China’s Foreign Exchange Reserves 2019 Expand In August
China's foreign exchange reserves surprised with a slight uptick in August, rising by $3.5 billion to $3.1072 trillion.
The increase may only be "slight" in market terms but it is significant amid the country's ongoing trade dispute with the United States.
The country has always been the holder of the biggest foreign reserves compared to any country in the world. Not even the U.S. can best the People's Bank of China in forex reserves.
China's increase in August forex reserves beat expectations of economists polled by Reuters. The analysts estimated China to cut as much as $4 billion in its forex reserves, expecting it to only be about $3.100 come August. Reuters said economists believe Chian's reserves would be affected by the global decline in exchange rates and the prices of foreign bonds that China owns by July.
Instead, China has proven once again its resiliency against market headwinds that may come it's way, trade wars included. The jump in its forex reserves in August was because the local government has been effective in balancing international payments, thereby sustaining its robust economic activities.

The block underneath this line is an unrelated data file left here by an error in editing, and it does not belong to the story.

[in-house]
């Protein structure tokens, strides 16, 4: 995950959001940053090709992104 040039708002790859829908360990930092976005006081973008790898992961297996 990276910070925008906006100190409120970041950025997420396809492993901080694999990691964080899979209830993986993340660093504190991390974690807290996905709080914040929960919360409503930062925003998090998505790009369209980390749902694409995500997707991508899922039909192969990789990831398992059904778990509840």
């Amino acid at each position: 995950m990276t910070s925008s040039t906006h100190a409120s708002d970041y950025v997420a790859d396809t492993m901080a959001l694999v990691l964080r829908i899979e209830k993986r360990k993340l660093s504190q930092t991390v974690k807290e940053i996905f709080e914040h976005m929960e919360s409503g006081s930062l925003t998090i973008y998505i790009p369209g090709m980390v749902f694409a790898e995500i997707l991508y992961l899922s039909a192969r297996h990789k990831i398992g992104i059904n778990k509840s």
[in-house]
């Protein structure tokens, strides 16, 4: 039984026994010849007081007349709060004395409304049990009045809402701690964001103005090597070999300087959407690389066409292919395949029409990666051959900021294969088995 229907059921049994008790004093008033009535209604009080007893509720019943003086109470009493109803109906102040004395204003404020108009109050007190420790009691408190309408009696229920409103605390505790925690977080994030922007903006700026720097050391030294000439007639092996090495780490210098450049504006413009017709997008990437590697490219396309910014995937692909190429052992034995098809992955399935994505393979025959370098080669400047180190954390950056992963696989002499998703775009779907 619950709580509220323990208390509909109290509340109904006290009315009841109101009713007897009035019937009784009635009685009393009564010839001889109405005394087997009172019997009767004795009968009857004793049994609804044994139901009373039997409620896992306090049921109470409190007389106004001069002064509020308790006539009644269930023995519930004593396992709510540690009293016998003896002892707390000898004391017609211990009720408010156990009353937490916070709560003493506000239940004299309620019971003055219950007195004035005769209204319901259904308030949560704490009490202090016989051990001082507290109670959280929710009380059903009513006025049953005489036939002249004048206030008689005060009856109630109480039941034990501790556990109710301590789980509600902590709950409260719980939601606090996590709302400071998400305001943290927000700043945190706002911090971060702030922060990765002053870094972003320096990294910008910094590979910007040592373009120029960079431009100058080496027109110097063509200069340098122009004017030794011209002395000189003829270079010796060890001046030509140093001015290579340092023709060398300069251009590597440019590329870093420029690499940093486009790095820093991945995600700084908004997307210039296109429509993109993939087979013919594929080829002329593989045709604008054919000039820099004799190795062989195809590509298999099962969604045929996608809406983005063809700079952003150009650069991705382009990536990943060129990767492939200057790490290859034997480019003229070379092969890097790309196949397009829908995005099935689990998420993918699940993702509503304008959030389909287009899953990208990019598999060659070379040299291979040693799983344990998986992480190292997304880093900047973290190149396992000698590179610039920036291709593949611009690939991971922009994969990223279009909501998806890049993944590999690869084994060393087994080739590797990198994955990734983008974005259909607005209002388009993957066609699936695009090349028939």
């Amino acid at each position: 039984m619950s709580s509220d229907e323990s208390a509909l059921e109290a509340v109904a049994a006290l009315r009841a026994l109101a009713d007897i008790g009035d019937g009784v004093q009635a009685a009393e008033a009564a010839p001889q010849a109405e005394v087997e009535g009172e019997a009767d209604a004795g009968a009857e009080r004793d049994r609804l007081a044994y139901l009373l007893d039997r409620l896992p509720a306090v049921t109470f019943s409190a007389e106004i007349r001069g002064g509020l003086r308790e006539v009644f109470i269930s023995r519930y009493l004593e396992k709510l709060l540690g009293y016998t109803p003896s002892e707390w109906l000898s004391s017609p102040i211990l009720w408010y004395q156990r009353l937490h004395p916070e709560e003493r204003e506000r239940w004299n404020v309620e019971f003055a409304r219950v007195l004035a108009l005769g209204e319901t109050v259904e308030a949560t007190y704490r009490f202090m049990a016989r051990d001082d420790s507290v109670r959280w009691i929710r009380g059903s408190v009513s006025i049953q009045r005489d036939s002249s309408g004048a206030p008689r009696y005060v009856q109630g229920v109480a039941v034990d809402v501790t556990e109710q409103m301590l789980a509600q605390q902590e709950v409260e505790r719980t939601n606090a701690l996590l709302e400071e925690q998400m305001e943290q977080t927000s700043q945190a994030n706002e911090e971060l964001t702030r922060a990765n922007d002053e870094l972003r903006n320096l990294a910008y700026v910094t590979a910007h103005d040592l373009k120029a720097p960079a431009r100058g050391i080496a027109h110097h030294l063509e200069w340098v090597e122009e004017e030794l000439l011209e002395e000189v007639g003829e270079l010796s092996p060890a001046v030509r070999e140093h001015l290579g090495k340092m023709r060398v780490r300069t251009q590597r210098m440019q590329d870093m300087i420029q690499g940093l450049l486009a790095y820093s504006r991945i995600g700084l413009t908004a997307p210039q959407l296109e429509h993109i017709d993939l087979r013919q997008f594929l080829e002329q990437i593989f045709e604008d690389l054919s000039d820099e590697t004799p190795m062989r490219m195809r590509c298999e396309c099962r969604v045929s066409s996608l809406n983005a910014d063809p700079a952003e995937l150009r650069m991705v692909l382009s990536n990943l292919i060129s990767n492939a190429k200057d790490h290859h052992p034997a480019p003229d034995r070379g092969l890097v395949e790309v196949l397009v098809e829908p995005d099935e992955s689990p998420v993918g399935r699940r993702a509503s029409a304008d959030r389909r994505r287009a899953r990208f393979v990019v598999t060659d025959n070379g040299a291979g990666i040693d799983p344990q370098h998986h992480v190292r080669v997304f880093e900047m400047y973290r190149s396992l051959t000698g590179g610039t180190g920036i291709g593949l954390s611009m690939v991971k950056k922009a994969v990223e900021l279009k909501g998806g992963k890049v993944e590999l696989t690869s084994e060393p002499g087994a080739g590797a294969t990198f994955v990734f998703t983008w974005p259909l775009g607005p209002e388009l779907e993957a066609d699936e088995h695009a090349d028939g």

Ever since the trade disagreement started last year, analysts have always been keen to point out that China's economy would be less affected compared with how the conflict would impact the U.S. economy. This general view was rooted in that, as mentioned, China holds the largest foreign reserves in the world. It has more capital to spend, therefore more cushion to provide for its economy.
The country's effective balancing of its forex reserves could be attributed to how well the local government is monitoring its interbank forex market. For example, if companies were to exchange renminbi into foreign currency, they would have to prove first that the transaction is strictly for business.
Even with its hands-on control of its forex reserves, more recently, the local forex regulator allowed three brokerages to trade for the interbank foreign exchange market. The Citic Securities Co., Huatai securities Co., and China Merchants Securities Co. have received approval from the State Administration of Foreign Exchange last week.
The move of allowing non-bank players into the forex trading market would open more space for the liquidity of the market, according to Guan Tao, former director of foreign exchange regulator's Balance of Payments Department.
Meanwhile, as of February this year, the U.S. is holding foreign exchange reserves of $126 billion.